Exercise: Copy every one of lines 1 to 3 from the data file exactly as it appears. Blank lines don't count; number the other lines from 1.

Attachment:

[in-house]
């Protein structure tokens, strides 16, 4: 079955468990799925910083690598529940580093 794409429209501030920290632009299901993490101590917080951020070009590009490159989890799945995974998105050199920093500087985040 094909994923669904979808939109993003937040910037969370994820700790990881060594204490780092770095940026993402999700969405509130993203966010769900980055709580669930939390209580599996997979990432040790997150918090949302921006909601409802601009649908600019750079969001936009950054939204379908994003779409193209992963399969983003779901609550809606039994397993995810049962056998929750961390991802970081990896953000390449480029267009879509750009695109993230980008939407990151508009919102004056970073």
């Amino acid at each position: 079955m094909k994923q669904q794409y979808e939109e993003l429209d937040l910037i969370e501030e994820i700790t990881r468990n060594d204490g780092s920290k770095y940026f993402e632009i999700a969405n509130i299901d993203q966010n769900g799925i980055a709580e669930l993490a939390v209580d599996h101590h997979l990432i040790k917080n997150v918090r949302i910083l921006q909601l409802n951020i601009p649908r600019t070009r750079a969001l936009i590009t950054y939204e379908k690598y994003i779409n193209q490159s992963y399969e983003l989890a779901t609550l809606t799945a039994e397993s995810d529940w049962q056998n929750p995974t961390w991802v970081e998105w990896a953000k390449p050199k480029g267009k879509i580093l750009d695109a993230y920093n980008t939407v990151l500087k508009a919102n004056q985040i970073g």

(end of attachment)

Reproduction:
[in-house]
């Protein structure tokens, strides 16, 4: 079955468990799925910083690598529940580093 794409429209501030920290632009299901993490101590917080951020070009590009490159989890799945995974998105050199920093500087985040 094909994923669904979808939109993003937040910037969370994820700790990881060594204490780092770095940026993402999700969405509130993203966010769900980055709580669930939390209580599996997979990432040790997150918090949302921006909601409802601009649908600019750079969001936009950054939204379908994003779409193209992963399969983003779901609550809606039994397993995810049962056998929750961390991802970081990896953000390449480029267009879509750009695109993230980008939407990151508009919102004056970073």
């Amino acid at each position: 079955m094909k994923q669904q794409y979808e939109e993003l429209d937040l910037i969370e501030e994820i700790t990881r468990n060594d204490g780092s920290k770095y940026f993402e632009i999700a969405n509130i299901d993203q966010n769900g799925i980055a709580e669930l993490a939390v209580d599996h101590h997979l990432i040790k917080n997150v918090r949302i910083l921006q909601l409802n951020i601009p649908r600019t070009r750079a969001l936009i590009t950054y939204e379908k690598y994003i779409n193209q490159s992963y399969e983003l989890a779901t609550l809606t799945a039994e397993s995810d529940w049962q056998n929750p995974t961390w991802v970081e998105w990896a953000k390449p050199k480029g267009k879509i580093l750009d695109a993230y920093n980008t939407v990151l500087k508009a919102n004056q985040i970073g």